That’s an appropriately theatrical jumping-off point for any strategy game, but also the perfect setting to recreate the combat-focused gameplay of Company of Heroes. The Battle of Scarif is essentially one big siege. There’s little base-building to be done, and certainly no villagers to recruit or resources to gather. Like the khaki troops of Company of Heroes, the Rebels that land on Scarif are on their own; ready and waiting for a bold commander to lead them through tactical firefights in search of objectives to capture and strategic locations to hold.

Those kinds of frenzied battlefield assaults suit Scarif brilliantly. The industrial Imperial compounds that dot the planet's surface would have you scurrying about narrow gangways in claustrophobic gunfights, while stretches of beaches provide open spaces for more dangerous shootouts. This time, though, you won’t be running away from Panzers, but humongous AT-ATs and hovertanks.

Imperial buildings could be occupied by your Rebel troopers, while miscellaneous starfighters, ground vehicles, and supply equipment would support Company of Heroes’ robust cover system. You’d be maneuvering squads of infantry between hollowed-out buildings blasted to ruin under Y-wing bombing runs, before evading the heavy blaster fire of a mounted DLT-19 or the incoming mortar shells of a nearby Artillery Trooper.

The perfect fit

Jyn Erso dressed an an Imperial Officer in Rogue One

(Image credit: Lucasfilm/Disney)

With its vast pre-established lore, the Star Wars universe is practically ready and waiting to be molded into the Company of Heroes template. Stormtroopers carrying classic E-11 blasters would serve as the Empire’s grunts, heavy-weapon troopers with rapid-fire rifles would be your machine gunners, mortar crews could provide longer ranged attacks, while elite Shoretroopers and Dark Troopers would serve as deadly endgame units.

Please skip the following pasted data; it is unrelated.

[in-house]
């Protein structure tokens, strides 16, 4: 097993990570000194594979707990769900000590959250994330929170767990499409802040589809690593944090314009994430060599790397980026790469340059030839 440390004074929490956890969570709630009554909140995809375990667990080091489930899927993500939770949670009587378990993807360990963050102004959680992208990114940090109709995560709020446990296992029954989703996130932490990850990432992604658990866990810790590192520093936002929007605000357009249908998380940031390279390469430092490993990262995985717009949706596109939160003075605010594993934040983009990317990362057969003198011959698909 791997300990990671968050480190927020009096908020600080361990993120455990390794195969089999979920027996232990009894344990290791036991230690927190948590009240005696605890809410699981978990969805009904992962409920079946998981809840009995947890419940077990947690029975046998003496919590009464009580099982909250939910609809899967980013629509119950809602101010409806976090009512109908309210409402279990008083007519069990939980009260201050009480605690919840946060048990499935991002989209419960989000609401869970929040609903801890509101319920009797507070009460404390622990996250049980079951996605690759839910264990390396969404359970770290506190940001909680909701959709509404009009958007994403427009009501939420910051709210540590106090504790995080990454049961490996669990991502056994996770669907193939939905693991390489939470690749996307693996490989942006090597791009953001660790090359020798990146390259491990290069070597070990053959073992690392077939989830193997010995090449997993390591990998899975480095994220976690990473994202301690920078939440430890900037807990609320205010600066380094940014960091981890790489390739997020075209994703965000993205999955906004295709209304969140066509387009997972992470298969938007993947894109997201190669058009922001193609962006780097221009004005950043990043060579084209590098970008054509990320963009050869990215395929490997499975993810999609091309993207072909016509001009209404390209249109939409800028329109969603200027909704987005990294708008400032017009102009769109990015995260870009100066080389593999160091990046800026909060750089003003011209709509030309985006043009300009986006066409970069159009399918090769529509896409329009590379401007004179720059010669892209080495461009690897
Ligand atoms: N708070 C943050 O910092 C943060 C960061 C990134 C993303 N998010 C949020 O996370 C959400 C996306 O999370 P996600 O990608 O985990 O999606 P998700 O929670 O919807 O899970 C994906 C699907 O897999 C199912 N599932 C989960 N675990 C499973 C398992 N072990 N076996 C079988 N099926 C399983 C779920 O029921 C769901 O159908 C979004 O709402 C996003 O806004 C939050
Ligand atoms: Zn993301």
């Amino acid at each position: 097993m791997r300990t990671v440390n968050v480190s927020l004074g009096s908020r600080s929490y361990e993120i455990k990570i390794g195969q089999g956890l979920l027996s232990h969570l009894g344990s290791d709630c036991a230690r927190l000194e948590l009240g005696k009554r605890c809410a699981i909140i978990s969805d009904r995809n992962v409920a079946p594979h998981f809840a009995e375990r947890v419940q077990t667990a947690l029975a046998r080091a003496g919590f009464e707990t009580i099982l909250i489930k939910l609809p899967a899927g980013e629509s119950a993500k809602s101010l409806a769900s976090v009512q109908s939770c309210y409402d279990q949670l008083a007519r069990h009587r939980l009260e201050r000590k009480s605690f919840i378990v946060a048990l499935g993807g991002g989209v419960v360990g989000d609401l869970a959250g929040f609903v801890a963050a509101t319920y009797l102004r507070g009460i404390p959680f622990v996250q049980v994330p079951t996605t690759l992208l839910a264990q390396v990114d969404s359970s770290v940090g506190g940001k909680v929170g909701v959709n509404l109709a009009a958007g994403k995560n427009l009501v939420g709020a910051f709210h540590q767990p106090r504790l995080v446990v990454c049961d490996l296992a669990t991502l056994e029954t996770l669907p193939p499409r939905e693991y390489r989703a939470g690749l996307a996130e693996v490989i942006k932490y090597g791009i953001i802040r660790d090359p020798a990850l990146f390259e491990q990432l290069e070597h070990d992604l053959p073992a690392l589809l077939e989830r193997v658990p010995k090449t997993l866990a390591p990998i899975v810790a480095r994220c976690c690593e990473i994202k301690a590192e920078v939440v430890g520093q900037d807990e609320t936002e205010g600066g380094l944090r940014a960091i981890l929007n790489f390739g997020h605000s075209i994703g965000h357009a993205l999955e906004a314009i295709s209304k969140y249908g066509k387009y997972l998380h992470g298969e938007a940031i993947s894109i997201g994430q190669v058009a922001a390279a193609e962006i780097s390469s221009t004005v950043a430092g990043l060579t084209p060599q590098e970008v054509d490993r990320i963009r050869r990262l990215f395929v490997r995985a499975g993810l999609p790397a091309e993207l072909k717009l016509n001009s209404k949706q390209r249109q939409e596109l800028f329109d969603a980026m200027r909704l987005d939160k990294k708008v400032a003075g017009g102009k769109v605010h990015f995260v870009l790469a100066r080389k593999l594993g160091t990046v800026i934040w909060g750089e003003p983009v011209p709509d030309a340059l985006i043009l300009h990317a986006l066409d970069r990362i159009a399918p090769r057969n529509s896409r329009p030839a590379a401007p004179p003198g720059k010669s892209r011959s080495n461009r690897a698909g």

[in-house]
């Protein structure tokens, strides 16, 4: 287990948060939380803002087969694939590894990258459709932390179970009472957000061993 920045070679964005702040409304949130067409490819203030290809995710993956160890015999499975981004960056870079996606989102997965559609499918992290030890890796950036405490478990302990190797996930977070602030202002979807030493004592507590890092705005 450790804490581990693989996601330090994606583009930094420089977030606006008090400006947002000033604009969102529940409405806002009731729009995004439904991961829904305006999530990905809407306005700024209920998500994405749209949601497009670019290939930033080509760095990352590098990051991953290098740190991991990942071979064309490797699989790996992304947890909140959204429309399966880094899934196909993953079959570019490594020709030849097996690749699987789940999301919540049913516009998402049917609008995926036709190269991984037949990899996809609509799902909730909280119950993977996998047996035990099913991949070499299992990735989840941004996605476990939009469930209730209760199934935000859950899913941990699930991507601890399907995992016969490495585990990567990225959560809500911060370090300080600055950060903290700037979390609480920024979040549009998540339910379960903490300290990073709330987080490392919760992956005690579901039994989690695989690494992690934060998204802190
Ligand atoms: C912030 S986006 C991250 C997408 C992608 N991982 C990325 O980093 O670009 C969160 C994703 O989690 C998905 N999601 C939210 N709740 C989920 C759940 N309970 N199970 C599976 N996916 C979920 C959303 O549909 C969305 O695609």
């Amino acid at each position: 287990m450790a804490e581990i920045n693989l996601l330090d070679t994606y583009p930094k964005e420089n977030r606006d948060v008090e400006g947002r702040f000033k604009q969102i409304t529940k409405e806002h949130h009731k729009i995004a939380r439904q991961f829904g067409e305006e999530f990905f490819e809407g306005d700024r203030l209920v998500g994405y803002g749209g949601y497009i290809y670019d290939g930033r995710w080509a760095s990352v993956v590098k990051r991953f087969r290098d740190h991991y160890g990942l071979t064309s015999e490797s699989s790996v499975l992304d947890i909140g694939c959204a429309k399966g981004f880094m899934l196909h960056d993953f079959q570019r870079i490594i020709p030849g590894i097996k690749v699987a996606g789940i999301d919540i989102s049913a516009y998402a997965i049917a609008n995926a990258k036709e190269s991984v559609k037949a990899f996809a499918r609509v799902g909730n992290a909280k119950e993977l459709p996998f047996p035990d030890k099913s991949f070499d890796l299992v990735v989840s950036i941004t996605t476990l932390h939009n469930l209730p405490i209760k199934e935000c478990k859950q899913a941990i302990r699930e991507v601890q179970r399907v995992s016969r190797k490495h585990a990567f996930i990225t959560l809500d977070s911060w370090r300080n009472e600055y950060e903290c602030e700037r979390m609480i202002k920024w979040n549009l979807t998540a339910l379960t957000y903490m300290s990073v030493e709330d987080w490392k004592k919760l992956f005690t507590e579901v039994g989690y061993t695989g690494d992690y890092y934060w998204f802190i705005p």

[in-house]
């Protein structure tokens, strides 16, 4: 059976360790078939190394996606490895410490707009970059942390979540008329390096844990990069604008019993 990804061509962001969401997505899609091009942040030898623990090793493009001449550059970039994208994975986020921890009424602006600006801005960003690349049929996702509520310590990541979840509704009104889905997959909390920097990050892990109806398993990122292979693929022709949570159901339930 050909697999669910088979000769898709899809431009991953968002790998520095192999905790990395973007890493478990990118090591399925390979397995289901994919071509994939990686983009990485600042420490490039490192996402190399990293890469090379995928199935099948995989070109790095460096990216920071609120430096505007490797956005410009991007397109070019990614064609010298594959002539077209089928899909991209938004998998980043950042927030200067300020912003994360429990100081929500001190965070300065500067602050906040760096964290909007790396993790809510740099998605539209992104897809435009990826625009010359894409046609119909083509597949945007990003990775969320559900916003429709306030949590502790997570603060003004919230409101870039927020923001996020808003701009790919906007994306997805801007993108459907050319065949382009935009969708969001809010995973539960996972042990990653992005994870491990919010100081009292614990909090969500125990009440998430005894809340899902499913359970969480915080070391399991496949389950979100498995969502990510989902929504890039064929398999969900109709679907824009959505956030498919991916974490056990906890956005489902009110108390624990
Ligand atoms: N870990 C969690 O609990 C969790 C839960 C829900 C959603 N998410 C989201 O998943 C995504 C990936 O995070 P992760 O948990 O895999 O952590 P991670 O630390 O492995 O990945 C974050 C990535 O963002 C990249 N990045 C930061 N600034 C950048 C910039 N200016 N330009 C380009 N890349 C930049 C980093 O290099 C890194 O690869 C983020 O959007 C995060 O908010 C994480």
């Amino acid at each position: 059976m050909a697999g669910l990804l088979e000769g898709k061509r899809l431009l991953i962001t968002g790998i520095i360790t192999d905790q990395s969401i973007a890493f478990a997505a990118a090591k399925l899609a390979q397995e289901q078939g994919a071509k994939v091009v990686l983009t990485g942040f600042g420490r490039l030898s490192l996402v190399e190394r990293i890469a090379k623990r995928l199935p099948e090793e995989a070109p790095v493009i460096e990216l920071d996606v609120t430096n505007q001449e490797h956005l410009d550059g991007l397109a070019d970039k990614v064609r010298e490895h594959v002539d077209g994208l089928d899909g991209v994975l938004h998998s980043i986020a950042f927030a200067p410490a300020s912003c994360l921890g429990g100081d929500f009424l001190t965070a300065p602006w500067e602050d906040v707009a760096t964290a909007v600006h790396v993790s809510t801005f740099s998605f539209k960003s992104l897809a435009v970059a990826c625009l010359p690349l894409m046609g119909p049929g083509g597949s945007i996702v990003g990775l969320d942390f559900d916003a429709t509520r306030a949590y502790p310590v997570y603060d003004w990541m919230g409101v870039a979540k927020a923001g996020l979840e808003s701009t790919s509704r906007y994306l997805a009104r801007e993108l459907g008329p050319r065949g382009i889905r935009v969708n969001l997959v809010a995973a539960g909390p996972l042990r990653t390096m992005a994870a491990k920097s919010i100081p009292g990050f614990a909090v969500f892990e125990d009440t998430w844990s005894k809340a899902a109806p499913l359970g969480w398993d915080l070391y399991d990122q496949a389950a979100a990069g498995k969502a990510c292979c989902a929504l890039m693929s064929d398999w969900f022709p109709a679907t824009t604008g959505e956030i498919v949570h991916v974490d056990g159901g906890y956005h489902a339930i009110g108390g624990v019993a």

The Rebel side would support a similar roster of standard ground soldiers, stealthy commandos, and airborne Fleet Troopers, alongside more specialist units like melee Wookiee warriors. As in Dawn of War – Relic’s previous sci-fi strategy series – unique character units like Jyn Erso and Cassian Andor would take the role of powerful officers, capable of issuing passive unit buffs and active combat abilities. You'd gradually upgrade them with more powerful weaponry as you progress through the campaign, letting you personalize your squads to suit your playstyle.